Is there a name for this linguistic/semantic phenomenon?

Take a word that has a meaning of some kind attached, say faith, or hope, or charity. Then use that word as the name of a person…Faith, Hope, Charity.

The word gets stripped of its meaning when used in the context of naming a person. When you meet someone named Faith, you don’t really link to the connotation of “faith”. When you meet someone named Hope, you don’t really link to the connotation of “hope”.

This seems to apply to surnames, as well. “Baker”, for instance. In the phrase “He’s a baker”, there’s an instant flash when our brains link to the occupation. In the phrase “That’s Tom Baker”, we don’t link to the occupation at all.

It’s like the use of a known concept as a name strips the word of its meaning.

Am I way off base here, and if I’m not, is there an actual name for the phenomenon?

It applies to place names, too. When you think of “Oxford”, you usually don’t think of it being a ford where oxen cross the river.

The term for the phenomenon of a repeated word losing its meaning is"semantic satiation". This is more appropriately applied to a stoner obsessing over a word until it no longer seems to be connected to its counterpart in reality rather than a word being appropriated as an unrelated proper noun.

Well, you do if you’re a Beverly Hillbillies fan.

Not an answer to the OP, but I’ll add that it’s also akin to the phenomenon by which, for example, a word like “understand” ceases to be processed as, in this case, “standing under” something.

Yes, but it may tell you a little about her parents.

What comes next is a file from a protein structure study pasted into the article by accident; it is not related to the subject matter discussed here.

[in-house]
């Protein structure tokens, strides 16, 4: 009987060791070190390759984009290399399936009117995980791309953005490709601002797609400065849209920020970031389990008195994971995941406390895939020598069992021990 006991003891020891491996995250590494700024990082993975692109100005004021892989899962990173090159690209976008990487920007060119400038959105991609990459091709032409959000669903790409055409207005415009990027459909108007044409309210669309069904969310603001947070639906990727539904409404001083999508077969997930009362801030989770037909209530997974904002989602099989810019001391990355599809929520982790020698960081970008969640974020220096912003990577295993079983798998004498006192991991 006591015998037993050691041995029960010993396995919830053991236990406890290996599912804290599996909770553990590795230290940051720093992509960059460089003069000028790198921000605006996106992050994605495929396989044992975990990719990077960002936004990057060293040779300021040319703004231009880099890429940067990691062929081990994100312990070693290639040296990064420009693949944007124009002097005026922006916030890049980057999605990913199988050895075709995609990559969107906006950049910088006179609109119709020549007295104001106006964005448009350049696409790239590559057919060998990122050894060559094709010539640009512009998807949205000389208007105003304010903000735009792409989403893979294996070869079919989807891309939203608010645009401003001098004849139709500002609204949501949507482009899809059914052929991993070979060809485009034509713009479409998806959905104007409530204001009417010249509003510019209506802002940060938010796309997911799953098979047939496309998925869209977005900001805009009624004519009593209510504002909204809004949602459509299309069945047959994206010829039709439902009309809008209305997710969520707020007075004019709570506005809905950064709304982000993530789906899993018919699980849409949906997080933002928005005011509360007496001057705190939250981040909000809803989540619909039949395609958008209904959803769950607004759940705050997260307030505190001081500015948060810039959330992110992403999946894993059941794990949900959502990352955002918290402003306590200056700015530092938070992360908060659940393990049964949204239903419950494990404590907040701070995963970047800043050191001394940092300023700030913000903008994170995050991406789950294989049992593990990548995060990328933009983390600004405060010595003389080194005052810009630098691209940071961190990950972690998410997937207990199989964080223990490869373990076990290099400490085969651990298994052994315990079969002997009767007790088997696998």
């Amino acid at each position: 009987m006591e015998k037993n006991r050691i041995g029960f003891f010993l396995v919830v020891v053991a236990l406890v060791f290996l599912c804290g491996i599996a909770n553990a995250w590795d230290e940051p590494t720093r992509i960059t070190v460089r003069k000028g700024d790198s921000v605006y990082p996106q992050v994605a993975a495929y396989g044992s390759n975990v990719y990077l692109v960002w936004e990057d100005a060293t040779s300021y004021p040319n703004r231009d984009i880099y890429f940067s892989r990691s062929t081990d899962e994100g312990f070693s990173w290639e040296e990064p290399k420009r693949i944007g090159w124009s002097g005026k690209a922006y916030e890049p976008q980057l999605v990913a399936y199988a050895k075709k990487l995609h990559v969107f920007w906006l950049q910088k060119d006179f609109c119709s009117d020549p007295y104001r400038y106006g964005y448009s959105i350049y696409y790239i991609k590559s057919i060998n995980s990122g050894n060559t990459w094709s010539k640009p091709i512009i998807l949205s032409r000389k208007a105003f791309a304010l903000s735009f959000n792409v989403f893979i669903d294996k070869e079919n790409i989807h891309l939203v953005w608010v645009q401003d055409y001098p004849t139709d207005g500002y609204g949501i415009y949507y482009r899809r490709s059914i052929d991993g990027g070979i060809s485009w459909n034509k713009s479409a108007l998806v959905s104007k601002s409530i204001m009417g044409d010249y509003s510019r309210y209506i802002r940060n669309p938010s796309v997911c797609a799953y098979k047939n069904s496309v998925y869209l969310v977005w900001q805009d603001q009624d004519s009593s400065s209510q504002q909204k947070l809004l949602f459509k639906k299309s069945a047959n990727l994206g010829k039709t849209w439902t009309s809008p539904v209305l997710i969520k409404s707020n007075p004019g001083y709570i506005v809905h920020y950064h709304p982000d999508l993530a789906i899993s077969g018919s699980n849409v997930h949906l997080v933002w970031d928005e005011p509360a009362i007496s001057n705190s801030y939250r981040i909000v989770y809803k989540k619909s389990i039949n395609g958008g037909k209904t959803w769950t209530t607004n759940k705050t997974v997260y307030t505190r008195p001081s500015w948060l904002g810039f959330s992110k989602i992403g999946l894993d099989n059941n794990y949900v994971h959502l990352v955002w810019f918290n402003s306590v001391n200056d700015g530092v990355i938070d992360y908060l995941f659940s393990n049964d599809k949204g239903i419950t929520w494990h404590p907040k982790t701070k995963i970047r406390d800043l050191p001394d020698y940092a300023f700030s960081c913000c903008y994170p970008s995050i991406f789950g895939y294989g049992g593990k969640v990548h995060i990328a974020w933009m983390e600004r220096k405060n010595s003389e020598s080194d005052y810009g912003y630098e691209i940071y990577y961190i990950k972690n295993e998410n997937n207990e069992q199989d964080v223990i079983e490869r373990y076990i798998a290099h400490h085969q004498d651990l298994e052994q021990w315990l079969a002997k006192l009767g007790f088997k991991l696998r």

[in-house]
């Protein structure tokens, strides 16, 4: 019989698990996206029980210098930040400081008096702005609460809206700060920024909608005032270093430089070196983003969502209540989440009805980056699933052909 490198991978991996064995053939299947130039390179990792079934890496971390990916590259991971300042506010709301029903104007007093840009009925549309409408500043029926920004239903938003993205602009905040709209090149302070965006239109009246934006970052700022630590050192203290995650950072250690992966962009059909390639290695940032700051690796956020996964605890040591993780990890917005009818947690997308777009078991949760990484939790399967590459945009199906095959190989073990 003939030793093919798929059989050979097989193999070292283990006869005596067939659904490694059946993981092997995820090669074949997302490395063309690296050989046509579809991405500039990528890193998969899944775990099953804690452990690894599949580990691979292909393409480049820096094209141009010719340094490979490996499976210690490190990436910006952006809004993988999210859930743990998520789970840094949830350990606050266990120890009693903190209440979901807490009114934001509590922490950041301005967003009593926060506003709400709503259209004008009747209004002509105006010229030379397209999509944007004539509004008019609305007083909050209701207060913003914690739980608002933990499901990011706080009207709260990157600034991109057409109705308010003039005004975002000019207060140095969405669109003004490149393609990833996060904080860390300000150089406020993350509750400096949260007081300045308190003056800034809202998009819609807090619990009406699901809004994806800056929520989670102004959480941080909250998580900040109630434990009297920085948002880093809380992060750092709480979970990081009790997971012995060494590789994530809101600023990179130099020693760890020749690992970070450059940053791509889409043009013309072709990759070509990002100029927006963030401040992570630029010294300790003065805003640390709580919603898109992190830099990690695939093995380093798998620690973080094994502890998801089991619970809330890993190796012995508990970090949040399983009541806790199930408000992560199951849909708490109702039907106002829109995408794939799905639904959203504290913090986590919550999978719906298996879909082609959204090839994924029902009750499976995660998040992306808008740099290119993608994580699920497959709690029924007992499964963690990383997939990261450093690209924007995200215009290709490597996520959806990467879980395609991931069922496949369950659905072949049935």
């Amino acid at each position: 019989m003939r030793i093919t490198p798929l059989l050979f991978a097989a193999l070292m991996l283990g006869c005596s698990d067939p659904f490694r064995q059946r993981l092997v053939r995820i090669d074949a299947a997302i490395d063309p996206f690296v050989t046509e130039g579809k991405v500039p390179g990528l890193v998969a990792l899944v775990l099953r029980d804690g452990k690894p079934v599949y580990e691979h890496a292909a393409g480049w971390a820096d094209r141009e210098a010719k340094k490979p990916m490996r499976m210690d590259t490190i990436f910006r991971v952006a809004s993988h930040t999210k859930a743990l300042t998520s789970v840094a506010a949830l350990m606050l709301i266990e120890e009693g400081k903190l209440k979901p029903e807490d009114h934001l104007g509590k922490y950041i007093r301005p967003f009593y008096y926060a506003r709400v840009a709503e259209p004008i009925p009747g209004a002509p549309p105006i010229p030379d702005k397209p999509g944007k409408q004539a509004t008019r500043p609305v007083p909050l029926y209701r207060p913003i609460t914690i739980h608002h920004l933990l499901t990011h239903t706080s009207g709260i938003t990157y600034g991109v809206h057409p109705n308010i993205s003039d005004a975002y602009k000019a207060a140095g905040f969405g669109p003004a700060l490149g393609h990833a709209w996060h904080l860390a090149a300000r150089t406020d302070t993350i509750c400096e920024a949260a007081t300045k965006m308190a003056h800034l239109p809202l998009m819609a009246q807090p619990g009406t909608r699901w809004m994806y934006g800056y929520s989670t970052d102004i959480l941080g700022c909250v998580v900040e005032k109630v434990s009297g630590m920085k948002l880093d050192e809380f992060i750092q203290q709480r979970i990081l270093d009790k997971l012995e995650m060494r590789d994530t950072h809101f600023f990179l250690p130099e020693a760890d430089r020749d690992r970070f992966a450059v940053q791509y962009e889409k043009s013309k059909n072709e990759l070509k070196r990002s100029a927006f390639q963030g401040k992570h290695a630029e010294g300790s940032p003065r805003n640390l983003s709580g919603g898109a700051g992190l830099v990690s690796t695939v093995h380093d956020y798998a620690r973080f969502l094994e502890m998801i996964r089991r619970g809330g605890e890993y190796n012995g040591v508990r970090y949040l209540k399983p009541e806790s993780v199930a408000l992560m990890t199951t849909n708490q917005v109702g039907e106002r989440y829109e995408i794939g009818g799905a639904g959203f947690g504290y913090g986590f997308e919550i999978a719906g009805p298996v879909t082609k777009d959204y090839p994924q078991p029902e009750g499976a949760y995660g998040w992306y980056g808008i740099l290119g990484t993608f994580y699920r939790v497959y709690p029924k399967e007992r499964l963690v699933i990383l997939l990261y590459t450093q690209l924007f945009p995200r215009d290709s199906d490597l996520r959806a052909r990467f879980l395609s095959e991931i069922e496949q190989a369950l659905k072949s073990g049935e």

(as well as Dweezil, Moon Unit and Chastity)

Has there ever been any woman named Chastity who didn’t end up as a stripper or prostitute?

I strongly doubt Chastity Bono was ever a stripper or prostitute. :slight_smile:

. . . and isn’t likely to now either, or any time soon.

I think “stripped of meaning” isn’t the way to describe this phenomenon. It’s more a case of substituted meanings and you can see that all over the place. When I’m talking about my computer mouse, I’m not (generally) thinking of furry rodents at the same time. And when I do mean a furry rodent, I’m not thinking about computer peripherals.

Very few words don’t have multiple meanings, so it’s not such a stretch to say that faith is a virtue, but Faith is your girlfriend.

Occasionally, we construct a phrase in which you have to think of both definitions (puns, jokes, double entendres, etc.) and the fact that we get such a strong psychological reaction by doing this shows something about how the mind copes with multiple meanings for the same words.